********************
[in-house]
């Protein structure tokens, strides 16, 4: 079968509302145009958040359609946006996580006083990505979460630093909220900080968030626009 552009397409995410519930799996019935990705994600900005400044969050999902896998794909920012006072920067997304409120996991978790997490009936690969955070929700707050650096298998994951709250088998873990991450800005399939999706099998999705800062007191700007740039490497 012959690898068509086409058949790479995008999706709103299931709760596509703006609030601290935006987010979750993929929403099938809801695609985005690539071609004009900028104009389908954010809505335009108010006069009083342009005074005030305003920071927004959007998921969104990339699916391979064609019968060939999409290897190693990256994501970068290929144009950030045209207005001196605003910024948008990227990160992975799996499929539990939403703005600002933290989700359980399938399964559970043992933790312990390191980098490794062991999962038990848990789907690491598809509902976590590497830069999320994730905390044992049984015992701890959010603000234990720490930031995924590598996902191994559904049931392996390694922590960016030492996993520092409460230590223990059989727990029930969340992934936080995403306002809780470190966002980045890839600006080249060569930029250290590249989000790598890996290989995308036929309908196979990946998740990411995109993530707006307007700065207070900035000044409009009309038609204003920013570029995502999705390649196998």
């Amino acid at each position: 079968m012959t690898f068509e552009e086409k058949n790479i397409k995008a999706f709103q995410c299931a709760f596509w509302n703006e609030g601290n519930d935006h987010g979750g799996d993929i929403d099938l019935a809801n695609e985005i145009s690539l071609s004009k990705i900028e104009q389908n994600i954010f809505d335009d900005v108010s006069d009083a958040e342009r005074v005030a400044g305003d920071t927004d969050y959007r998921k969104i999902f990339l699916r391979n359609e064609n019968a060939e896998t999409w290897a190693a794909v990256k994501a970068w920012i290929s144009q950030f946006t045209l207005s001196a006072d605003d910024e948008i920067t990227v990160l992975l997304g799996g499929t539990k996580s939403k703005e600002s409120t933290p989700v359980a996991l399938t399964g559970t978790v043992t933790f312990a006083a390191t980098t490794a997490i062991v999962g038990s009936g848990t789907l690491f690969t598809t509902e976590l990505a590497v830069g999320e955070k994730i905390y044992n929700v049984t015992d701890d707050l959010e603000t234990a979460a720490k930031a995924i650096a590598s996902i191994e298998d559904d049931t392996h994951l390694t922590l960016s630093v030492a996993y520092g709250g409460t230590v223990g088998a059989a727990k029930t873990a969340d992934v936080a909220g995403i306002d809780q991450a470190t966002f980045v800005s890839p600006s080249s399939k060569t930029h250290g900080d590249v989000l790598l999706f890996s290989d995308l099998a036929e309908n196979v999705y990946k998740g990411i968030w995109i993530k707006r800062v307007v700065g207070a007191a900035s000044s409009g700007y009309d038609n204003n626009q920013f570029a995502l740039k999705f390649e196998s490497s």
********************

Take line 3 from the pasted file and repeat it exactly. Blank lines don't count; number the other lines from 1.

């Amino acid at each position: 079968m012959t690898f068509e552009e086409k058949n790479i397409k995008a999706f709103q995410c299931a709760f596509w509302n703006e609030g601290n519930d935006h987010g979750g799996d993929i929403d099938l019935a809801n695609e985005i145009s690539l071609s004009k990705i900028e104009q389908n994600i954010f809505d335009d900005v108010s006069d009083a958040e342009r005074v005030a400044g305003d920071t927004d969050y959007r998921k969104i999902f990339l699916r391979n359609e064609n019968a060939e896998t999409w290897a190693a794909v990256k994501a970068w920012i290929s144009q950030f946006t045209l207005s001196a006072d605003d910024e948008i920067t990227v990160l992975l997304g799996g499929t539990k996580s939403k703005e600002s409120t933290p989700v359980a996991l399938t399964g559970t978790v043992t933790f312990a006083a390191t980098t490794a997490i062991v999962g038990s009936g848990t789907l690491f690969t598809t509902e976590l990505a590497v830069g999320e955070k994730i905390y044992n929700v049984t015992d701890d707050l959010e603000t234990a979460a720490k930031a995924i650096a590598s996902i191994e298998d559904d049931t392996h994951l390694t922590l960016s630093v030492a996993y520092g709250g409460t230590v223990g088998a059989a727990k029930t873990a969340d992934v936080a909220g995403i306002d809780q991450a470190t966002f980045v800005s890839p600006s080249s399939k060569t930029h250290g900080d590249v989000l790598l999706f890996s290989d995308l099998a036929e309908n196979v999705y990946k998740g990411i968030w995109i993530k707006r800062v307007v700065g207070a007191a900035s000044s409009g700007y009309d038609n204003n626009q920013f570029a995502l740039k999705f390649e196998s490497s």